How to set up 301 redirects

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Jan 8th 2020

301 redirection is the process of permanently diverting an old URL to a new one. As well as aiding user experience, 301 redirects are essential for passing the rankings and SEO value of the old page to the new one, so it’s important that they are done correctly.

Because it is technically more difficult to set up 301 redirects, many website owners and managers opt for using 302 temporary redirects, which isn’t a good idea in the majority of cases. Not sure why? Find out the difference between a 301 permanent HTML redirect and other forms of redirect.

There are various ways to implement a 301 redirect, depending on the situation… whether you are redirecting a www. to a non www. (and vice versa), whether you are retaining the filename or not, whether you are using Apache mod_rewrite or not, and much more.

We’ve detailed below how to implement 301 redirects in Apache and Nginx. For further information check out Moz’s redirection guidelines.

301 Redirects in Apache

In most cases, a web server running the Apache Web Server software’s behaviour is configured using an .htaccess file. An .htaccess file is a simple text file that sits in the root directory of a website site and it is used to to enable and/or disable Apache’s features and functions, including redirect functionality.

In order to implement a 301 redirect the following code will need to be added directly to the sites .htaccess file...

redirect 301 /old.html http://www.redirectlyapp.com/new.html”

  • The “redirect 301” tells search engines (and browsers) that the page has been moved permanently
  • The “/old.html” provides the original location of the page
  • The “http://www.domain.com/new.html” is the new URL of the page and is where the server should redirect visitors to. Please note: this part of the code requires the URL to be entered in its entirety.

It is important to note that if you are moving multiple pages, you will need to include a redirect statement for every URL you’re moving. Rather than doing this line by line you can use the Apache module mod_rewrite (which is installed by default on most Apache installations) to match specific patterns for entire folders and redirect them to their new URLs without having to go through every PHP script.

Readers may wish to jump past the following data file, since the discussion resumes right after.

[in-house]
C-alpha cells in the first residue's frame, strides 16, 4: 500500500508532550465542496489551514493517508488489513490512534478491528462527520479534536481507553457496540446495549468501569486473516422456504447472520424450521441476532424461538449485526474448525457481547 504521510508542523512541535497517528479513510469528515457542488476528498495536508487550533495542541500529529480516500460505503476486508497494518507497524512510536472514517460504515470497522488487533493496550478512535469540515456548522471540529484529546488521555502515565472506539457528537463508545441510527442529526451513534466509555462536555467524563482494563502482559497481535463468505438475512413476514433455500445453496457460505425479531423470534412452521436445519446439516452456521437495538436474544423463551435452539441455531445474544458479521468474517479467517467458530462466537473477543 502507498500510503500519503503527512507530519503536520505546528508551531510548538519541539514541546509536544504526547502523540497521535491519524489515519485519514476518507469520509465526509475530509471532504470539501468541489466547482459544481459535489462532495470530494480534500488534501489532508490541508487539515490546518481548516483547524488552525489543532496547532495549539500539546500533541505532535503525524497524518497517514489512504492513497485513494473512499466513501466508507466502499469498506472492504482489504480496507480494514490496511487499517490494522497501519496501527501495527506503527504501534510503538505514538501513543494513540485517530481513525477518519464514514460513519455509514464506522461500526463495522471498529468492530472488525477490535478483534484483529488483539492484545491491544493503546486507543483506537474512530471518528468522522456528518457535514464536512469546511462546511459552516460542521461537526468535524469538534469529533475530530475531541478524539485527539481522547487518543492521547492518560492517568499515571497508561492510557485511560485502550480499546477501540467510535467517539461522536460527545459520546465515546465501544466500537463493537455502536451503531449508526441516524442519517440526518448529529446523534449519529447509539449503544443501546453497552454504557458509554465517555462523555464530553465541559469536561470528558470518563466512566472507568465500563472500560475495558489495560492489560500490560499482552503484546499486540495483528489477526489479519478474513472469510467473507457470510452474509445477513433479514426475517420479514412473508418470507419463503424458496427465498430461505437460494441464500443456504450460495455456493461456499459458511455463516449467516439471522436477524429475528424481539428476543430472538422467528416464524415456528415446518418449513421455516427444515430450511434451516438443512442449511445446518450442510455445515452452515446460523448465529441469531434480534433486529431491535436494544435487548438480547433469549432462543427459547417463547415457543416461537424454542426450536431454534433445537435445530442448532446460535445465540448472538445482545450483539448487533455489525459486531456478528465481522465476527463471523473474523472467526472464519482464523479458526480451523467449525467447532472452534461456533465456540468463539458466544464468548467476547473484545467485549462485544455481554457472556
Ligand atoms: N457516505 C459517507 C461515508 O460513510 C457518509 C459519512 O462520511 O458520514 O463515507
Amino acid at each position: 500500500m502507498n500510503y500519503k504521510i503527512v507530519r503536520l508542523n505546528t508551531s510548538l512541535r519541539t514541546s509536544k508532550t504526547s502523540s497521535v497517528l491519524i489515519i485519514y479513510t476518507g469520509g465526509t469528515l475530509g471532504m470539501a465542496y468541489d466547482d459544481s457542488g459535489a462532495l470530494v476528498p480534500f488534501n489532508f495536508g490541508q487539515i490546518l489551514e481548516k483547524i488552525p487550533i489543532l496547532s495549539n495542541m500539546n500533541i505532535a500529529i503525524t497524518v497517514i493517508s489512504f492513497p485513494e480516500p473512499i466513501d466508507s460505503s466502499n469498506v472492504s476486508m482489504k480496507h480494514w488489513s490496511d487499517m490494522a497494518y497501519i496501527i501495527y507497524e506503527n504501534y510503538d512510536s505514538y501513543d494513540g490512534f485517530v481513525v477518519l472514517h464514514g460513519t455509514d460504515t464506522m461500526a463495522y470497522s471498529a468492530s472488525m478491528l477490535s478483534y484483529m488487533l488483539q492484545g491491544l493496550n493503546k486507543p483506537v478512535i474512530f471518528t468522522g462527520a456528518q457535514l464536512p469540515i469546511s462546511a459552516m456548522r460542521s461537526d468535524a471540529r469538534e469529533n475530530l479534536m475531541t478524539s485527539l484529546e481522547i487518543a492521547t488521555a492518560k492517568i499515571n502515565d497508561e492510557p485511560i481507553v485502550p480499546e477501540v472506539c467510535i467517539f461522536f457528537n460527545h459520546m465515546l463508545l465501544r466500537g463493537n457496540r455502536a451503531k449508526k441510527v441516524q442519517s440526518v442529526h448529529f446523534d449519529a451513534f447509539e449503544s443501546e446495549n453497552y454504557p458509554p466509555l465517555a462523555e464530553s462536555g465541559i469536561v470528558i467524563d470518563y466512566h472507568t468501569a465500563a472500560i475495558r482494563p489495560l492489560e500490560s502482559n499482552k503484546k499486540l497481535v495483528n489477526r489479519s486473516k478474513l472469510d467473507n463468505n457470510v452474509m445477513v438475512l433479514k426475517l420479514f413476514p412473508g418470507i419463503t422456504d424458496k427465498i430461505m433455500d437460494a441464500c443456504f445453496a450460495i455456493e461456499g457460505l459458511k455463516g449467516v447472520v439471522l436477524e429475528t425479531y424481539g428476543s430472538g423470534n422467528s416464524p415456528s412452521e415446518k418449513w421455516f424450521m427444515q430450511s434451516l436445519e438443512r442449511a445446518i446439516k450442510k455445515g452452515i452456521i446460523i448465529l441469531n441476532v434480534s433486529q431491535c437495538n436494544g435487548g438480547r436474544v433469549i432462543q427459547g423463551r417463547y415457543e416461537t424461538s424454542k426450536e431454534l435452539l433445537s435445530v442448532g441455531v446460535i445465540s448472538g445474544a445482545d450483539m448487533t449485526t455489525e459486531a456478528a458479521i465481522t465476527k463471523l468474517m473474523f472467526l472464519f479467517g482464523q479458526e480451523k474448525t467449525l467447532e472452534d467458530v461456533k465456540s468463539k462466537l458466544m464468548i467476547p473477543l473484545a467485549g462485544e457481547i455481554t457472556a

The mod_rewrite module operates in per-server context or in per-directory context. The per-server context requires that a developer must edit the apache configuration file, httpd.conf at the very top level. The per-directory context uses .htaccess files that exist in each folder a user wants to configure so different sites on the same server can have different configurations.

301 Redirects in Nginx

In Nginx, you can accomplish most redirects with the built-in rewrite directive. This directive is available by default on a fresh Nginx installation and can be used to create both temporary and permanent redirects. In its simplest form, it takes at least two arguments: the old URL and the new URL.

You can create a permanent redirect in Nginx by adding a line like this to the server block entry in the server configuration file:

rewrite ^/old.html$ http://www.redirectlyapp.com/new.html permanent;”

  • The “rewrite” matches regular expression patterns in parenthesis.
  • The “/old.html” provides the original location of the page
  • The “http://www.domain.com/new.html” is the new URL of the page and is where the server should redirect visitors to.
  • The “permanent” tells Nginx that this is a permanent redirect so it’ll use the 301 (Moved permanently) response code. Alternatively you could use “redirect” instead of “permanent” and it would use the 302 (Found) response code.

There are some useful tools you can use to help ease the pain and save time when carrying out 301 redirect strategy. Here’s a list of 301 redirect tools and integrations the work alongside the world's most widely used content management systems.

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